Perfect-fit tees, wide-leg white denim, mock-neck sweatshirts in an inimitable shade of tomato red—there’s a lot to love about ASKK NY, the brand from Andrea Suarez and Katrina Klein that specializes in the kind of wear-everywhere basics that are woefully underrepresented in most retail stores. On Thursday night, the longtime friends and colleagues hosted a launch party at the home of Alessandra Brawn that was attended by Jessica Hart. Naturally, we had a few questions:
Katrina, you were the very first employee at J Brand, and the first denim designer at Rag & Bone. What were the most important lessons you learned at those brands?
Katrina Klein: Well, I learned almost everything I know about denim and starting a company from Susie Crippen and Jeff Rudes of J Brand. Those two went out of their way to teach me about every aspect of denim, from product, production, merchandizing, customer service even, and more. Since it was such a small team, I really got to take advantage of all their knowledge and I couldn’t be more grateful. At Rag & Bone, I learned about quality. The owners there, Marcus Wainwright and David Neville, really encouraged me to use and develop fabrics and techniques with the best fabric mills in the world. Price wasn’t a problem if the quality was clearly better. They truly believe in giving the best product they can and that lesson will stick with me for the rest of my career.
Andrea, tell us a bit about your professional background.
Andrea Suarez: I sort of stumbled into this business. Let’s just say, school wasn’t for me. I was eager to get into the real world and at the time I was interning at Ferragamo. That internship turned into a full-time job at 20 and I worked my ass off. I wanted to prove to everyone that this kid wasn’t joking around. Ten years later after working at Ferragamo and Paul Smith, I landed a job at Rag & Bone. It was the only brand (at the time) that I was really in love with. I spent eight years at Rag & Bone reporting into David Neville and helped create the direct-to-consumer business. I launched their first e-commerce site, built out the direct-to-consumer team structure and helped source and open the first 37 stores. David to this day is a huge mentor of mine (not sure he knows that). He taught me that this industry should focus on the consumer and what they want of course while sticking true to your brand identity. That lesson to me has been invaluable to me and really the whole ethos of ASKK. He also taught me to treat employees well and that’s something we want to focus on once ASKK has some employees.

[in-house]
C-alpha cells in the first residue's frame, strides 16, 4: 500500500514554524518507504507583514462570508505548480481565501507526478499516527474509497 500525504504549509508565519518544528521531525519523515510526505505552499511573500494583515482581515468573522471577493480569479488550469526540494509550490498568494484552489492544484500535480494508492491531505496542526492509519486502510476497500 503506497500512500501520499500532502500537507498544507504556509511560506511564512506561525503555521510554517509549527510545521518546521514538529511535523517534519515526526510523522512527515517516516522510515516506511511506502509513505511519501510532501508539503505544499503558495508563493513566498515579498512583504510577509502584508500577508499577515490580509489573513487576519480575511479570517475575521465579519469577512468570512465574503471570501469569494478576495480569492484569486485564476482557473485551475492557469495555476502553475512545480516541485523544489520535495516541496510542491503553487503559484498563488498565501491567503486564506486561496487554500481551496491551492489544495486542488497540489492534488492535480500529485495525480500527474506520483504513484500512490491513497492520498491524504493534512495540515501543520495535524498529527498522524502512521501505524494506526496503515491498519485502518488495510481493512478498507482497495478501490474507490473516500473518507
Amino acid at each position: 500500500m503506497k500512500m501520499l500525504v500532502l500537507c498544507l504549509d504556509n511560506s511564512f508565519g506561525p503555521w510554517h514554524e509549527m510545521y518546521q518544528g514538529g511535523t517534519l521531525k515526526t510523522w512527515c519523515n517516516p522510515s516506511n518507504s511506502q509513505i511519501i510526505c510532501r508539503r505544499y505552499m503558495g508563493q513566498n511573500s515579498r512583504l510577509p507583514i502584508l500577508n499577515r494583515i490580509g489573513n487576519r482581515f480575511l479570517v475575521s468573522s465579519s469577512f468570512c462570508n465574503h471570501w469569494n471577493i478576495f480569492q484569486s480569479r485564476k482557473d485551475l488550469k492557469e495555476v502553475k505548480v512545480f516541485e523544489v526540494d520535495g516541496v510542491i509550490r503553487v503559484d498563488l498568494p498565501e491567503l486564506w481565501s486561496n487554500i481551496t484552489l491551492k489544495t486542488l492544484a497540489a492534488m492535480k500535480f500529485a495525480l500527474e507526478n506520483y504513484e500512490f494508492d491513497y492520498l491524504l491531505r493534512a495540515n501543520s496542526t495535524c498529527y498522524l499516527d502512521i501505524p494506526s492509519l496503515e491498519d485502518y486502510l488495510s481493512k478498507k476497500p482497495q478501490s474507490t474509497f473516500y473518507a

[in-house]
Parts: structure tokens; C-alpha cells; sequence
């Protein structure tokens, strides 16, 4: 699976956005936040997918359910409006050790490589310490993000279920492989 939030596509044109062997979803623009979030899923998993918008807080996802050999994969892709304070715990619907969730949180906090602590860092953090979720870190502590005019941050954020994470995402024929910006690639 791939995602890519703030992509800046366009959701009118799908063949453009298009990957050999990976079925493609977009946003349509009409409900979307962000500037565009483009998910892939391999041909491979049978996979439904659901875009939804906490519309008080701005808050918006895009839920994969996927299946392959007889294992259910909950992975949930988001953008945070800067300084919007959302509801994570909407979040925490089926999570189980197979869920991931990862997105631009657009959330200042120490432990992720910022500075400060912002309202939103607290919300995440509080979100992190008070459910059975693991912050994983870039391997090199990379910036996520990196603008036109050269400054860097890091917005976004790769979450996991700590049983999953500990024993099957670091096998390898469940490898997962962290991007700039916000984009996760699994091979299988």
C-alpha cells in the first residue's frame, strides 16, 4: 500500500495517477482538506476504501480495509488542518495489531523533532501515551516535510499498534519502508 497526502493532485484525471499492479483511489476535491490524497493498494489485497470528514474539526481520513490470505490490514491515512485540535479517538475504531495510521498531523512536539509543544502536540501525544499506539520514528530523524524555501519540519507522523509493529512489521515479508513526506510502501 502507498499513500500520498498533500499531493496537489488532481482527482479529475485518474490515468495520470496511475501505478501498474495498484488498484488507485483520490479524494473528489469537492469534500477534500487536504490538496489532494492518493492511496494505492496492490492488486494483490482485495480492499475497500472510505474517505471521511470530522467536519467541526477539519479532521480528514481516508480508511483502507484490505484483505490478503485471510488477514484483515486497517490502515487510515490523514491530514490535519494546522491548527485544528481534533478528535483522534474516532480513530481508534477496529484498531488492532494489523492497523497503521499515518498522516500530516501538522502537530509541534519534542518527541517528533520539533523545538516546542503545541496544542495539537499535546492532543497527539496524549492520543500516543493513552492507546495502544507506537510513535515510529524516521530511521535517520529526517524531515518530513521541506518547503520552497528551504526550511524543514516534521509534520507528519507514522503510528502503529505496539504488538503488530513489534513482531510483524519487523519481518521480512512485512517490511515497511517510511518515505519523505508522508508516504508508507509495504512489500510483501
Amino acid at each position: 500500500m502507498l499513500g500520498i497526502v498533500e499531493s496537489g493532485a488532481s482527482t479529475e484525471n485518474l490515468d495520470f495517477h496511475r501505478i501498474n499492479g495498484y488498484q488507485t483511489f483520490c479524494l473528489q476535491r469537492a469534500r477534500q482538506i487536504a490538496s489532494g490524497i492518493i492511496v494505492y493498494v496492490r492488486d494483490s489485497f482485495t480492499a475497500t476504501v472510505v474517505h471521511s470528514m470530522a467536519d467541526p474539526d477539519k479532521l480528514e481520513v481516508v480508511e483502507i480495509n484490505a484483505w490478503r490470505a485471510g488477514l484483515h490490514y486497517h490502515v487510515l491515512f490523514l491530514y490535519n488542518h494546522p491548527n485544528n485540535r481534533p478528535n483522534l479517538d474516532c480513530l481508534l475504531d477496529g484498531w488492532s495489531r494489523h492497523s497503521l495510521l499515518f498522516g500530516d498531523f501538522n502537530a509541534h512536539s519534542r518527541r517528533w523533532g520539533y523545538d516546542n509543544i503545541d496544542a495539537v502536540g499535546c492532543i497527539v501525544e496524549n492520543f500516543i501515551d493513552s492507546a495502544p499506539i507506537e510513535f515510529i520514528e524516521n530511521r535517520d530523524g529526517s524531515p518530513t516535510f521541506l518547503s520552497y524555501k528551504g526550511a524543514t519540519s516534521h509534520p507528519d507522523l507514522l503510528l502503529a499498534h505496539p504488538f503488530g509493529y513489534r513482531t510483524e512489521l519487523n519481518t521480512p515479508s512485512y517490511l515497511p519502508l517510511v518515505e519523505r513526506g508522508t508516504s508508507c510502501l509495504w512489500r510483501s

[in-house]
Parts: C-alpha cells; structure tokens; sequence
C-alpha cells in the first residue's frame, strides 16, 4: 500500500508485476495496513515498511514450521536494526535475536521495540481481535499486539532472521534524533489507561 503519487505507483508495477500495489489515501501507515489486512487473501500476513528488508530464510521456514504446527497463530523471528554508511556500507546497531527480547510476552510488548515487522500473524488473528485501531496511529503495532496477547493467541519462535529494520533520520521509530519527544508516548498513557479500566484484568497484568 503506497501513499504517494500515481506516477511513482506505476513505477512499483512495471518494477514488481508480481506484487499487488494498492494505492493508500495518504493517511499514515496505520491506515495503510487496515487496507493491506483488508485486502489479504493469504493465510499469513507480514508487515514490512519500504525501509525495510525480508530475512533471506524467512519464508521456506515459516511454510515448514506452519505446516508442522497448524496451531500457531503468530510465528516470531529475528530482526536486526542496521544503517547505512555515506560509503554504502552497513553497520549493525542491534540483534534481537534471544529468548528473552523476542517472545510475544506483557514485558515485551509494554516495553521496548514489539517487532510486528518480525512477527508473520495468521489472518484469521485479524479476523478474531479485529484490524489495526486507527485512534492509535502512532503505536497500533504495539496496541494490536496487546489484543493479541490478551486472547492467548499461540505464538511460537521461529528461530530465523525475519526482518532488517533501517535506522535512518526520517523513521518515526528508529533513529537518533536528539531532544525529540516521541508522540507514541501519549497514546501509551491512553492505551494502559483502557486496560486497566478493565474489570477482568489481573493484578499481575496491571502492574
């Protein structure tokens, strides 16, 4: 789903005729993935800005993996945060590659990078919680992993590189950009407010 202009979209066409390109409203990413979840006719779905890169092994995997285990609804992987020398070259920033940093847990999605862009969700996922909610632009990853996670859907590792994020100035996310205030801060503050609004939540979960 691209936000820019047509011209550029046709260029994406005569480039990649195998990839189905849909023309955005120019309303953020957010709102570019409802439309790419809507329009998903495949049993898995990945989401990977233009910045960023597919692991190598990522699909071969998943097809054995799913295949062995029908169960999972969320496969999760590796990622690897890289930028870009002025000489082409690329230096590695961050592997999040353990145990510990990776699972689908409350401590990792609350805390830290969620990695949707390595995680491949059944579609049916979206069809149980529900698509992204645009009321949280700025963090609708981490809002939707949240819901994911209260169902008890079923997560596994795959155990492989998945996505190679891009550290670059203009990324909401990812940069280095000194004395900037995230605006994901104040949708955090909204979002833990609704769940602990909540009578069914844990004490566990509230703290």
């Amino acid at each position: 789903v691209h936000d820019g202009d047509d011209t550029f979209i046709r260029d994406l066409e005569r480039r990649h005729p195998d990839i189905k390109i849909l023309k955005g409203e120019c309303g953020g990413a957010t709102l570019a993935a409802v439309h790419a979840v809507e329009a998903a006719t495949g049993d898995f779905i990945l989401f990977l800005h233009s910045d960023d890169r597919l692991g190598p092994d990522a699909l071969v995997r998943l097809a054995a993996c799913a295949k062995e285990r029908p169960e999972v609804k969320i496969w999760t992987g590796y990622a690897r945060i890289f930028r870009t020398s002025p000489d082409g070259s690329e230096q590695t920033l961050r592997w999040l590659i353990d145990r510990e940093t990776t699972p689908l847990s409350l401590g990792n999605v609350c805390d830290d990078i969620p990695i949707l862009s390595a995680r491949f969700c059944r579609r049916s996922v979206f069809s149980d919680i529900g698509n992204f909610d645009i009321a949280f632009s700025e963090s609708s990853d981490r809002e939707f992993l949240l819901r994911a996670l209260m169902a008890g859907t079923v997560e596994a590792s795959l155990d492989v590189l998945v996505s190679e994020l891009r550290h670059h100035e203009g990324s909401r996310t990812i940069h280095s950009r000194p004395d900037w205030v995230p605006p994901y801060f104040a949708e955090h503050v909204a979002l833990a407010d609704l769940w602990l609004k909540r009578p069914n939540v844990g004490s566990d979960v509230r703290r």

What inspired the two of you to team up to start ASKK?
Klein: We make a good team. Dre with the business end and me with the design and production end. We can get a lot done.
View this post on Instagram
What is the brand’s underlying ethos?
Suarez: When we started talking about creating ASKK we really had one mission: to make simple clothes you can make yours. We are longtime colleagues, turned long-term friends. We love clothes (especially denim), but were bored with the current atmosphere of fashion; chasing trends and forgetting about making core pieces that live in a wardrobe forever. We wanted to make a brand simple (great quality) so you can make it your own. Make it crazy or make it simple that we leave to you.
Where do you source your fabrics and produce the line?
Klein: Everything currently is produced in Los Angeles from Japanese denim and knits. We are expanding into LA made knits for future seasons because there are some great high quality fabrics too.
What’s your distribution model?
Suarez: We haven’t really over thought this too much. Right now, we are direct-to-consumer (website only). However, we think it is important to have key wholesale accounts because at the end of the day it is about our consumer and we want them to be able to find the product where they love to shop. The dream of all dreams is to open our own store(s). We already have our retail concept just need to sell more jeans!
What were some of the challenges and benefits of covering such a wide range of sizes in the collection?
Klein: There’s no challenges. Really, there is no reason not to offer expanded sizes. We only see benefit. More people can wear and love your product. All brands should be taking the opportunity.
What inspired you to do monthly drops rather than discrete collections?
Klein: It caters more to a buy now wear now philosophy which we think most consumers are looking for.
What have been your best sellers so far?
Klein: Skinny Lexington and the Crop Wide Leg in Roderick. They are easy jeans for people to love.
What are some of your favorite styles for the holiday season?
Klein: Oh my, the Slim Wide Leg in Black Resin is a new favorite. It’s a take on the Crop Wide Leg in Roderick currently on our site, but in a heavy weight comfort stretch, with a slightly slimmer leg. The Cigarette is Kent, our new high rise 14-inch stove pipe leg in a clean dark and classic wash. Both are going to be my holiday uniform and coming very soon!
Suarez: I’m pushing for some drop crotch.
What’s coming down the pipeline in 2019?
Klein: Sweaters! We are so excited to be launching sweaters coming in late December into the New Year!